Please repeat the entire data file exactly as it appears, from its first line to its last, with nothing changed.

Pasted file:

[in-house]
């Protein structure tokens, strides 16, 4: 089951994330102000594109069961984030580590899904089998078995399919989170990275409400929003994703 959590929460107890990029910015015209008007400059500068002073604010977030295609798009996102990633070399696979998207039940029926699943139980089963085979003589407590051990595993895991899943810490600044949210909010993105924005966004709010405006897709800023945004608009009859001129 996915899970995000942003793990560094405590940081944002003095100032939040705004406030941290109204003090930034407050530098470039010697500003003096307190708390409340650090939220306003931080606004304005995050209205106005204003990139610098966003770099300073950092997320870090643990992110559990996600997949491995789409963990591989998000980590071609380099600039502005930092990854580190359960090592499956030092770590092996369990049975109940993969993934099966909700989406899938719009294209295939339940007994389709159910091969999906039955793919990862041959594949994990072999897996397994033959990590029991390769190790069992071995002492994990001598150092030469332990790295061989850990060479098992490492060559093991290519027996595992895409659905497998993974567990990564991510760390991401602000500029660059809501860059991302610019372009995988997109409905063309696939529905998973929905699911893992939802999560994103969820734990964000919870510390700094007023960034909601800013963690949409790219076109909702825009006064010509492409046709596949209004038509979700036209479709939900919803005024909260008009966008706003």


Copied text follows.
[in-house]
């Protein structure tokens, strides 16, 4: 089951994330102000594109069961984030580590899904089998078995399919989170990275409400929003994703 959590929460107890990029910015015209008007400059500068002073604010977030295609798009996102990633070399696979998207039940029926699943139980089963085979003589407590051990595993895991899943810490600044949210909010993105924005966004709010405006897709800023945004608009009859001129 996915899970995000942003793990560094405590940081944002003095100032939040705004406030941290109204003090930034407050530098470039010697500003003096307190708390409340650090939220306003931080606004304005995050209205106005204003990139610098966003770099300073950092997320870090643990992110559990996600997949491995789409963990591989998000980590071609380099600039502005930092990854580190359960090592499956030092770590092996369990049975109940993969993934099966909700989406899938719009294209295939339940007994389709159910091969999906039955793919990862041959594949994990072999897996397994033959990590029991390769190790069992071995002492994990001598150092030469332990790295061989850990060479098992490492060559093991290519027996595992895409659905497998993974567990990564991510760390991401602000500029660059809501860059991302610019372009995988997109409905063309696939529905998973929905699911893992939802999560994103969820734990964000919870510390700094007023960034909601800013963690949409790219076109909702825009006064010509492409046709596949209004038509979700036209479709939900919803005024909260008009966008706003």